AVM announced their 30th anniversary last year with a new entry level range and at this year’s Sound & Vision Bristol show I asked MD Udo Besser how he got into the hi-fi business, his jokey response was: “Very easy, I just filled in a form, it was the wrong form!”. He went on to describe a career path that started at Burmester where he stayed until 2009 and bought AVM the following year. Which is why this clearly well established brand had such a low profile up until recently, the fact that it is now distributed in the UK by PMC has of course done a lot to put it on the map but that probably would not have come about without Udo’s involvement.
At the other end of the company’s extensive catalogue to the AVM 30 range lies the Ovation 8.2 models, these are the biggest and most ambitious it makes and carry the heftiest price tags as a result. The PA 8.2 is in the nearest thing to an all analogue preamplifier that AVM makes, in fact it is all analogue unless you add a DAC module, it’s AVM at its most audiophile purist. For a start it’s modular inasmuch as it can have as many analogue inputs as the broad rear panel can accept, or as few, the review sample had an MM/MC phono stage alongside balanced (XLR) and unbalanced (RCA) line inputs but you can add modules for an FM tuner, a ‘Tone Card’ which adds tone controls to the whole preamp, and a DAC module with inputs for USB, coax and digital connections where all four inputs can be connected simultaneously.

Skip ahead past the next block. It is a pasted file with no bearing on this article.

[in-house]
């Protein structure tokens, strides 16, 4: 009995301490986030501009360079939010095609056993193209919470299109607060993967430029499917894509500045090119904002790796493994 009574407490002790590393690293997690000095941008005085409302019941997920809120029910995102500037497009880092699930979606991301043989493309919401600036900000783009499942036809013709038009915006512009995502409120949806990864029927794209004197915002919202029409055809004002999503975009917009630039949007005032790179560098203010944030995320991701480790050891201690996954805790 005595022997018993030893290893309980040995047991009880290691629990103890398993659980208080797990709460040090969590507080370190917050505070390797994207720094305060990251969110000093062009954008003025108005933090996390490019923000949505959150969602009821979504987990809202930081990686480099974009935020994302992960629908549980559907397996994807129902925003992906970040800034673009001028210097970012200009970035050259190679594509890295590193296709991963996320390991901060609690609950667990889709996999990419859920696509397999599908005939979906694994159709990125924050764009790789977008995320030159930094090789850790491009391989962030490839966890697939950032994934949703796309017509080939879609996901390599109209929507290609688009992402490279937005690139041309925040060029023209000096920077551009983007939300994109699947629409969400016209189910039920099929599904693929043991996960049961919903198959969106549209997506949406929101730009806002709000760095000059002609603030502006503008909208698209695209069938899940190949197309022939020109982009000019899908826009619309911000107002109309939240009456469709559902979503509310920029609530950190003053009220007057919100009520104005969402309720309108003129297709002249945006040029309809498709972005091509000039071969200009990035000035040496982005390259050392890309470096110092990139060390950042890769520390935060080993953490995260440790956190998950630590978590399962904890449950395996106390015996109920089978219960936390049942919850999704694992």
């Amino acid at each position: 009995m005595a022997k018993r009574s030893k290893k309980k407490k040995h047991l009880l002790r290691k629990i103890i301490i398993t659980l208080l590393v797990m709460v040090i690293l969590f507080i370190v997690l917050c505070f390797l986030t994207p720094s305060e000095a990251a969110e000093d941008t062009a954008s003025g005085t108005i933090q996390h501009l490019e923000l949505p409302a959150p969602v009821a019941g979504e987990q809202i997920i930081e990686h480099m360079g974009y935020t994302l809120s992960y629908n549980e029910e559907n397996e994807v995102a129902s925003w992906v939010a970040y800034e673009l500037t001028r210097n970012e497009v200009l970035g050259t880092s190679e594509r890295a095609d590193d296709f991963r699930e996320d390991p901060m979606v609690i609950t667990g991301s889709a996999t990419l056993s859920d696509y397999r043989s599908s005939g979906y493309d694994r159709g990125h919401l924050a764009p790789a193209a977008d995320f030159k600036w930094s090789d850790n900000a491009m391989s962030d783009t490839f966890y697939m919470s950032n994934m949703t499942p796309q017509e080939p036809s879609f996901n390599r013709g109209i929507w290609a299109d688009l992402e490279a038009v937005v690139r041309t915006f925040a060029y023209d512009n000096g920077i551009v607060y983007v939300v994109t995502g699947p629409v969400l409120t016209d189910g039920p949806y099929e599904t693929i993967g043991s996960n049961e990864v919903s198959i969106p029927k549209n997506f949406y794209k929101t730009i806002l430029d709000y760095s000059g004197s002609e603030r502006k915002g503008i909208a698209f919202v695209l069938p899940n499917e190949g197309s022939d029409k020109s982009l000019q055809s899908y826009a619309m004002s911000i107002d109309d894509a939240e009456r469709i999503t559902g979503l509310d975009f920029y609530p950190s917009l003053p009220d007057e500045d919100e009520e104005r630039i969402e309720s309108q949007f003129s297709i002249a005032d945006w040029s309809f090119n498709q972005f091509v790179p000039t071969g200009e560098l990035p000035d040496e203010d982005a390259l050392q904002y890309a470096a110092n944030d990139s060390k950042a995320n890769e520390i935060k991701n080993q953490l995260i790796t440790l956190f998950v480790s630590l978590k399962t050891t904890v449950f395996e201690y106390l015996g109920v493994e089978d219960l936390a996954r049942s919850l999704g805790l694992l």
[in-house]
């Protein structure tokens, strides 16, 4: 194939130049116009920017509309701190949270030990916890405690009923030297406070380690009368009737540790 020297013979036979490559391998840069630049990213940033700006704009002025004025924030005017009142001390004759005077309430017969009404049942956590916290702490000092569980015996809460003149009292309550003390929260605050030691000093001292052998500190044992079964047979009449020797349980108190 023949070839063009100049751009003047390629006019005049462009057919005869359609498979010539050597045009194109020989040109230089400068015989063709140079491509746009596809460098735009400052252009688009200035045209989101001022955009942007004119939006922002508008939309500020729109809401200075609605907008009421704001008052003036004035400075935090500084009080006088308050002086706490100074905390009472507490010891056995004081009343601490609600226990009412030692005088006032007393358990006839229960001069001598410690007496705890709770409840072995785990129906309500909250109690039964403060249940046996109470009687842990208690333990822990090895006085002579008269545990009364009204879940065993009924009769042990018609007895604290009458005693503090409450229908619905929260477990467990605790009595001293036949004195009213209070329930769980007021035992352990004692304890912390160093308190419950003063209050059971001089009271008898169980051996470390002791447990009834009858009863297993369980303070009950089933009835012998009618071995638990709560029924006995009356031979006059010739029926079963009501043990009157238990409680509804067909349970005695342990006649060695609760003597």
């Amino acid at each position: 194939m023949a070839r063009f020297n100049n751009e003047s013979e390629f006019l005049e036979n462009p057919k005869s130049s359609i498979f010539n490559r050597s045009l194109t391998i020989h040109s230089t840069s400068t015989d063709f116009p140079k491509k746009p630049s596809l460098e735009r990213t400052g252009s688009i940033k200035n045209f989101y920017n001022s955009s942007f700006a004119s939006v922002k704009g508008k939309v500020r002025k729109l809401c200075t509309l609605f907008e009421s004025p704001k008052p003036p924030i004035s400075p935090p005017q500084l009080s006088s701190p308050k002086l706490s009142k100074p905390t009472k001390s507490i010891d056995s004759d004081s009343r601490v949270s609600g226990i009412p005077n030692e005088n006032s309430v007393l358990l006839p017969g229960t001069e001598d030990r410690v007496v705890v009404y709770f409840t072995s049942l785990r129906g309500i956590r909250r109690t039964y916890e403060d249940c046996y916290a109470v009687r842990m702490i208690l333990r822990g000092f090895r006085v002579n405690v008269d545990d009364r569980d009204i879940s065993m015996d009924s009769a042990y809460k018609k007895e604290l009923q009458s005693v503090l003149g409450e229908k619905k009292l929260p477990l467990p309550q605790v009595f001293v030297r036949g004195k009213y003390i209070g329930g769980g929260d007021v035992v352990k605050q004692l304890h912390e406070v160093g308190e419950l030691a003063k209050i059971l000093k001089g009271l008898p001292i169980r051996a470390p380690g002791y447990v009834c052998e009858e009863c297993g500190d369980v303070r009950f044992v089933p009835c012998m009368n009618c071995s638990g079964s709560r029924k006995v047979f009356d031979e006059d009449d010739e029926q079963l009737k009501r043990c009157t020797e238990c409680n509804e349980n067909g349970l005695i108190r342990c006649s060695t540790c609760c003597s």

This latter feature is a clue as to the intelligent operation of the PA 8.2 as a whole, essentially its front panel display will only show the input modules that are onboard, so if you only have two modules those will be the only ones you have to scroll through. Which seems obvious but in fixed input preamplifiers you have to scroll through all the inputs regardless of whether they are required. So in the case of the digital input card the display will show the two coax, optical and USB inputs separately even though they are on the one module. Essentially it makes this complex product easy to use and that can only be a good thing.
The output module has both RCA and XLR connections and comes in two flavours, tube or transistor, the glass powered option using a double triode valve called the AVM 803 T which is clearly not the pentode transmitter tube of the same name. This output tube provides a balanced output and has an independent power supply and circuitry that is said to offer “a lifespan of several 10,000 hours”. The transistor option which is standard on the PA 8.2 is a redesigned version of that found across the Ovation range with a DC couple signal path where attenuation is applied at the output, which is the same with the tube output, a PA 8.2 can have up to three output modules of either type.
Standard features on this substantial beast include a glass window in the top of the case so that you can see the various in- and output modules, a class A headphone output and a very attractive slimline remote control in the same brushed aluminium finish as the casework of the preamplifier. The PA 8.2 is designed for use with the Ovation series SA 8.2 and MA 8.2 power amplifiers but can of course be used with any decent power amp as was the case for this review.